It is unclear why differences in relative neutralization of genotype 1 JEV have been observed. JEV neutralization is not necessarily expected to correlate with genotype given that a single serotype of JEV exists, and that identification of genotypes 1 and 3 was based initially upon the prM gene [9, 10], whereas neutralization is mediated primarily through the E protein . However, some antigenic differences have been observed between genotype 1 and 3 strains using JEV Env specific mAb, although the majority of mAb tested bound to strains from both genotypes .
Another possibility may relate to methodological differences in either the laboratory culture of JEV or the serological assays or both, although this is not apparent in the case of one of these studies as the same assay and some of the same viruses were used . Furthermore, in our data a relationship between the number of laboratory passages and neutralization sensitivity across these JEV is not apparent (data not shown).
One factor that does differ between these studies is the type of vaccine given: neutralizing responses induced by live attenuated vaccines (JE-CV and SA14-14-2) were not inferior against genotype 1 virus compared to homologous virus [5, 8, 25], while responses induced by inactivated vaccine were [20, 21]. However, this contrasts somewhat to the first inactivated JEV vaccines that were shown to neutralize heterologous JEV isolates, and also provide protection against disease in Taiwan and Thailand reviewed in .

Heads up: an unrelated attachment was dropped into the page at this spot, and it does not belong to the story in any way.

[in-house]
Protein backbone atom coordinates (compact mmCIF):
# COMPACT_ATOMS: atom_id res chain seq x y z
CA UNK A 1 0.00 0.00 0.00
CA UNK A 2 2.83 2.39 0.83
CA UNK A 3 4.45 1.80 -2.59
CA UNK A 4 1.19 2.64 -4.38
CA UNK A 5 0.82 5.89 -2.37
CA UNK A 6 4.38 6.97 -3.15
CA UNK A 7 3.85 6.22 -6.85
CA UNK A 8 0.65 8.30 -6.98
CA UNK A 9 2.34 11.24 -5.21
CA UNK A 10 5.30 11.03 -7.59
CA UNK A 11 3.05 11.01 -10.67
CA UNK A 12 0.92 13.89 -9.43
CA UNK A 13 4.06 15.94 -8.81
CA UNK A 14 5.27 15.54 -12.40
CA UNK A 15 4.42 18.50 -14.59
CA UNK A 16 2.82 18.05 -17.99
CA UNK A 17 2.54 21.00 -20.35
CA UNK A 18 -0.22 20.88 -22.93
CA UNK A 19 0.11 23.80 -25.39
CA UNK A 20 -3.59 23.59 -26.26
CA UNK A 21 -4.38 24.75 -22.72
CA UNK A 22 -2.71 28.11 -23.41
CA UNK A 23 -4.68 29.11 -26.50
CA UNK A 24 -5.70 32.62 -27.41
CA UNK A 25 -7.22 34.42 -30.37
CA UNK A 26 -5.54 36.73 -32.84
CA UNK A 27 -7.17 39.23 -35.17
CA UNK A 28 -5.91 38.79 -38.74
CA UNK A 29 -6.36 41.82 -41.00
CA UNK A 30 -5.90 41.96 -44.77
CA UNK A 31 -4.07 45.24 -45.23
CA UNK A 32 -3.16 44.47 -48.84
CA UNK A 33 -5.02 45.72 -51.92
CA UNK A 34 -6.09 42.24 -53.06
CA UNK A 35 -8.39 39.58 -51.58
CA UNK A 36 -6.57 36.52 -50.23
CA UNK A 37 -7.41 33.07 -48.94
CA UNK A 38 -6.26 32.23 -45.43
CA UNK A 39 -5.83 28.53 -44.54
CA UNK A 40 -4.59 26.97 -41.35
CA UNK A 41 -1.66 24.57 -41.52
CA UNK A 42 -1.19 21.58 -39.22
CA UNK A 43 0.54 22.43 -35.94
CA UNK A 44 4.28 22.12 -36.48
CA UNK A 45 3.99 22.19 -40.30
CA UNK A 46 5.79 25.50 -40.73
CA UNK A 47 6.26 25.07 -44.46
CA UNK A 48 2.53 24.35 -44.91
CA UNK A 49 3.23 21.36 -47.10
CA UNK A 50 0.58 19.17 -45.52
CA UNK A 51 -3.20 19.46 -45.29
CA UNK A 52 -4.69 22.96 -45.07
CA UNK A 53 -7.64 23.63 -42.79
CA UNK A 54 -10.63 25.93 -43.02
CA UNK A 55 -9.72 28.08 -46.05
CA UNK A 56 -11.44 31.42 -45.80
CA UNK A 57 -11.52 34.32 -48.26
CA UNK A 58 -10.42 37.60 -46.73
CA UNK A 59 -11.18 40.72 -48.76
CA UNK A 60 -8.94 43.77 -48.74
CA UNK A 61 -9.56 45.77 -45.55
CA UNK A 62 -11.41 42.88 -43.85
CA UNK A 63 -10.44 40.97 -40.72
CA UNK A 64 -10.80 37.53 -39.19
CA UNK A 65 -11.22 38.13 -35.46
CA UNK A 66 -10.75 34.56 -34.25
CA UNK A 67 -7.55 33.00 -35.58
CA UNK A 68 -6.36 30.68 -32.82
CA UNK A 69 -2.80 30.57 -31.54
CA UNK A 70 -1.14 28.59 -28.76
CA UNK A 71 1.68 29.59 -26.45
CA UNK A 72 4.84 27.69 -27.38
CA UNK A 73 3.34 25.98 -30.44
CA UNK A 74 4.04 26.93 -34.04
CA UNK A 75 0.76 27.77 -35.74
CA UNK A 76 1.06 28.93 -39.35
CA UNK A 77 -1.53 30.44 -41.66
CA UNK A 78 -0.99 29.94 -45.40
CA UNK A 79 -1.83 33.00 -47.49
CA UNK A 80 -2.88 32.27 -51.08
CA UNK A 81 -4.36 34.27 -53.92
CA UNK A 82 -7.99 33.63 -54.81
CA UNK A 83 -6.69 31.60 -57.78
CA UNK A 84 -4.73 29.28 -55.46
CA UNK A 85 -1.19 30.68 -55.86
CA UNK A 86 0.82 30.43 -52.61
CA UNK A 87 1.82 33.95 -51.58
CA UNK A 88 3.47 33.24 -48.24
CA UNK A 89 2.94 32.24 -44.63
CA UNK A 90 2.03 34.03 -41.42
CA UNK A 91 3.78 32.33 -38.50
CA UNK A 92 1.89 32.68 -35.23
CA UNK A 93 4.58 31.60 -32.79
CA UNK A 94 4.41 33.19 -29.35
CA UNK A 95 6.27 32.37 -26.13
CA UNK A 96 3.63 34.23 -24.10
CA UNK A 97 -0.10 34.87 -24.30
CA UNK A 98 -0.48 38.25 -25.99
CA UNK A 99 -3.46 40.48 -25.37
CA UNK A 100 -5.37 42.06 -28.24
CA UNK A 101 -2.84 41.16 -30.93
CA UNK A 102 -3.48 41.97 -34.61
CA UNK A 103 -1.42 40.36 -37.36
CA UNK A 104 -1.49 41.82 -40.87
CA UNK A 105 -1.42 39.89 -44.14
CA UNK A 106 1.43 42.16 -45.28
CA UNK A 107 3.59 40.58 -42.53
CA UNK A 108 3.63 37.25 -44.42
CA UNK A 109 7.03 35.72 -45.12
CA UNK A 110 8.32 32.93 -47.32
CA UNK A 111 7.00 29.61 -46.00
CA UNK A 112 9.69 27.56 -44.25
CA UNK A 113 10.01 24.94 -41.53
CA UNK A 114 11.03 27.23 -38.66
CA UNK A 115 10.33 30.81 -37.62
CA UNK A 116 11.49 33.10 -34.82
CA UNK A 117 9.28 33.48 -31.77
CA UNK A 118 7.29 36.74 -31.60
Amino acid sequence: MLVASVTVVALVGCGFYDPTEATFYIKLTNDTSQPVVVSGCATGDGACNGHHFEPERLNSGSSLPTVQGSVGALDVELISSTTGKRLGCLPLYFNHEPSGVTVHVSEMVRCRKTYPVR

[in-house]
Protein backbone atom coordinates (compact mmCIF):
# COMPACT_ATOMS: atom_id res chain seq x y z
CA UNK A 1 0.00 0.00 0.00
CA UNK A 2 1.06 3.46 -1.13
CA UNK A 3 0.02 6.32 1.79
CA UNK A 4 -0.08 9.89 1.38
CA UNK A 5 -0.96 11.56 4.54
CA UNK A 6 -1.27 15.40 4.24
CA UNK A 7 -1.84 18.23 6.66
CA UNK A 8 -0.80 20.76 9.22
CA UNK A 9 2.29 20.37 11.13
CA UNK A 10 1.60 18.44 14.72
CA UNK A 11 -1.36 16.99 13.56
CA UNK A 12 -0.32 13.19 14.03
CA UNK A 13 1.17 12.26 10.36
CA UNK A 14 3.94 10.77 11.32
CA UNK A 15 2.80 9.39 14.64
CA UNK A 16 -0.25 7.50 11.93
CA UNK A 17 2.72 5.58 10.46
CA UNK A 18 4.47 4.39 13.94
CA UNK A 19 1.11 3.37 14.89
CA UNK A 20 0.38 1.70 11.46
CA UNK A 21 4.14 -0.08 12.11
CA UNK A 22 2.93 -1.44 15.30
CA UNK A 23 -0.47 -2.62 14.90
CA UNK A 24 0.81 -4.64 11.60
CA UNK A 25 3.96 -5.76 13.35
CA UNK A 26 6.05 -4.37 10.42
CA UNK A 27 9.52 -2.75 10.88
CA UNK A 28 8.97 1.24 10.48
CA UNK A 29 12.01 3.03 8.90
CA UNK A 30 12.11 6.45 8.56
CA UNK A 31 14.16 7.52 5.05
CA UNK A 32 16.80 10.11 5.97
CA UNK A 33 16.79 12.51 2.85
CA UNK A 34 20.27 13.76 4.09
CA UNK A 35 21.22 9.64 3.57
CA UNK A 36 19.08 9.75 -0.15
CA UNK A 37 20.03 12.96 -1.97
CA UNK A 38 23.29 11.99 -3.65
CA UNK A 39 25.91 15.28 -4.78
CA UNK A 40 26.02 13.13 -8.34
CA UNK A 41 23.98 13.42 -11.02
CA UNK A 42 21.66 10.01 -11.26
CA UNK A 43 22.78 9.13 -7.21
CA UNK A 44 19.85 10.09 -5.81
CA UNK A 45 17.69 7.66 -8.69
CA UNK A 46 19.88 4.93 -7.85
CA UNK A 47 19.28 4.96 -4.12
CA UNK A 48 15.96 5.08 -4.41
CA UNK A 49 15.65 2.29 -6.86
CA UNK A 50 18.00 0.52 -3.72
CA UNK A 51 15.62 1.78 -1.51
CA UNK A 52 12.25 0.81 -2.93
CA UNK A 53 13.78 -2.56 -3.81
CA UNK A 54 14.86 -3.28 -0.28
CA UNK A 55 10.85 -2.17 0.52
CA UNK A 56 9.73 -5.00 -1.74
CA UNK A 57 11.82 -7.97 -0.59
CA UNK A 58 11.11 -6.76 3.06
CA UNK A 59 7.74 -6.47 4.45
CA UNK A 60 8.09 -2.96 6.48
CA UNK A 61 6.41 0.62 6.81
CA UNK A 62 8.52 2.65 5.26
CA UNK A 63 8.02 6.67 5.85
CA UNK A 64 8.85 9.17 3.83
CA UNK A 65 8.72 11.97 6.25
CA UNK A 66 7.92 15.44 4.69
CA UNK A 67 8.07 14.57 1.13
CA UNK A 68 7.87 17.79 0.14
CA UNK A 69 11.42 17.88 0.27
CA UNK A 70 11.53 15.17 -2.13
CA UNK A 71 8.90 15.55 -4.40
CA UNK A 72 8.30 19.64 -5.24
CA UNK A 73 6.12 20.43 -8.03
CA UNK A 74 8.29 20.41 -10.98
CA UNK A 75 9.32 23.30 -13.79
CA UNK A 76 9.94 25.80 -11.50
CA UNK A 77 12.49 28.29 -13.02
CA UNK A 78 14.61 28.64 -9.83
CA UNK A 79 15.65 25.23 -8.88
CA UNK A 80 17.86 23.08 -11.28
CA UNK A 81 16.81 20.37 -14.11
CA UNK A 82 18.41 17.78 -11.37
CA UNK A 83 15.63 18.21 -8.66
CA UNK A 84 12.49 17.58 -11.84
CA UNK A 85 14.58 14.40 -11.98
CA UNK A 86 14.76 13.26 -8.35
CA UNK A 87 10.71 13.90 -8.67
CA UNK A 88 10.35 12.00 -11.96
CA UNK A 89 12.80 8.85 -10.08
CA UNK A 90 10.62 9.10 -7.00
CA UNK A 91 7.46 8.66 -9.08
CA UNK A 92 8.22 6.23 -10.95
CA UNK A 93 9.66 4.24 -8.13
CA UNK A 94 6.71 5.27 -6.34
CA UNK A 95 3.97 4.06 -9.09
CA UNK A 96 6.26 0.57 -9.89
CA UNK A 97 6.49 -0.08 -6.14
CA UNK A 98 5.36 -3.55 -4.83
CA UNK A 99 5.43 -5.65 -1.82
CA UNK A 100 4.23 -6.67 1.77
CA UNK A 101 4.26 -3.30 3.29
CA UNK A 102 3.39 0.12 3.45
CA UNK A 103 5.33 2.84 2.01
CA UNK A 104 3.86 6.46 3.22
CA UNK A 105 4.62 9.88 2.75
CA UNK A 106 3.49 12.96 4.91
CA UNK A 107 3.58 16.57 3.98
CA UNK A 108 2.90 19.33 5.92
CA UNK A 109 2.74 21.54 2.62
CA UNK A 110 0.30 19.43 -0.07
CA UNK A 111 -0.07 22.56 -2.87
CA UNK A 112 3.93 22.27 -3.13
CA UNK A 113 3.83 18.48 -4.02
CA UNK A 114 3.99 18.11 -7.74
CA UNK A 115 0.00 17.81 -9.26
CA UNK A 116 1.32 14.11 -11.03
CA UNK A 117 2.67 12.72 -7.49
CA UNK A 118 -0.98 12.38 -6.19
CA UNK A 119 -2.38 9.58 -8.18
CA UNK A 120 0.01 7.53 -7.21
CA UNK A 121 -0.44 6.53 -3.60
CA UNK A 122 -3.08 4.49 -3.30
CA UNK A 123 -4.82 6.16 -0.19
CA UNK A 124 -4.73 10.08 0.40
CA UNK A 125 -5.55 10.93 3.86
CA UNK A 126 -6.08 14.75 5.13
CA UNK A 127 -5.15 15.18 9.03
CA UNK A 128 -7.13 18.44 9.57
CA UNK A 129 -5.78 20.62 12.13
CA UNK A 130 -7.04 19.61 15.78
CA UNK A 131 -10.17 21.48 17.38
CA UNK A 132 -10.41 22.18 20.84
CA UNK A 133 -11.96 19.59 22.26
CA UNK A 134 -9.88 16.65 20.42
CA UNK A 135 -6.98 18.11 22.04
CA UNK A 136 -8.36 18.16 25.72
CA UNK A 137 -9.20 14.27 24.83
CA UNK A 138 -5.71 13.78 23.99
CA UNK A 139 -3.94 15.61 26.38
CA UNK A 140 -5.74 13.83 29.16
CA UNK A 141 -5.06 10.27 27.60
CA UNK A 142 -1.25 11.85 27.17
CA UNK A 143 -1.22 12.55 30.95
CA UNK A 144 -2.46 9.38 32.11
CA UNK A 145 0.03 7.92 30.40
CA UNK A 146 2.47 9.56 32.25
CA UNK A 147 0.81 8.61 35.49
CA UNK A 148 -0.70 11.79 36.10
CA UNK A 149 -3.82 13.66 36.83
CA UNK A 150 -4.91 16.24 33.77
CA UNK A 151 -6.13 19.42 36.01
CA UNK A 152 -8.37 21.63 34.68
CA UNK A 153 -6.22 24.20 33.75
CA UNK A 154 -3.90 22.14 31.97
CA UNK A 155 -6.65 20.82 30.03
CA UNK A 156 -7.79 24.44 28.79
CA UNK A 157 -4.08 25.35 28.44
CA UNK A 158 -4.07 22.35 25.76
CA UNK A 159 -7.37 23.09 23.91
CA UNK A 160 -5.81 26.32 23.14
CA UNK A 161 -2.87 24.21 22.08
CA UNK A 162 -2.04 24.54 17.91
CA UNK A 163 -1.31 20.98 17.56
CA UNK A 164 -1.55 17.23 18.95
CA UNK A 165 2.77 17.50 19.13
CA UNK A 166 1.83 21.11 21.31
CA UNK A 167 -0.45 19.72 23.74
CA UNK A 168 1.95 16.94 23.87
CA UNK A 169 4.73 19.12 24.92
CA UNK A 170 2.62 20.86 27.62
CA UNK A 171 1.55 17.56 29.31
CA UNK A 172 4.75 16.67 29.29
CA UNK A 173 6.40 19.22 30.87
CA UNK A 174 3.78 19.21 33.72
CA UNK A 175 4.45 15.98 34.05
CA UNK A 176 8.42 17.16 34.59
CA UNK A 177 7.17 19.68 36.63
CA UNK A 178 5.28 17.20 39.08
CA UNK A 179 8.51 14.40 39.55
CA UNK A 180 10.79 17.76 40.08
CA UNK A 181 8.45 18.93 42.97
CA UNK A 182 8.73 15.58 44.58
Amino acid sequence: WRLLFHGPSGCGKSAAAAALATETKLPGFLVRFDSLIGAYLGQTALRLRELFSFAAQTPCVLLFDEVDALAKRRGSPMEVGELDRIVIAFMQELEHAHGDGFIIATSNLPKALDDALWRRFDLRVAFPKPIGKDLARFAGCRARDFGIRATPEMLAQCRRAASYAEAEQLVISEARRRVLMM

The similar levels of neutralization seen after vaccination with JE-CV in our study suggests that the recent emergence of genotype 1 JEV in replacement of genotype 3 [17, 18, 29, 30], and the continued observation of isolates with varied sequences , are not necessarily a cause for concern. Epidemiological data do not indicate a noticeable increase in JE disease that presumably would be attributable to genotype 1 [17, 18, 29]. However given the conflicting neutralization findings in the literature, the epidemiology of JEV and any genotype associations should continue to be monitored [19, 30].
Immune responses induced in toddlers by vaccination with the licensed JE-CV vaccine were able to neutralize recent wild-type viruses circulating in SE Asia and India, with similar titers compared to the vaccine strain and other wild-type strains. This finding is reassuring given the constant evolution of the virus and of its geographic distribution in Asia.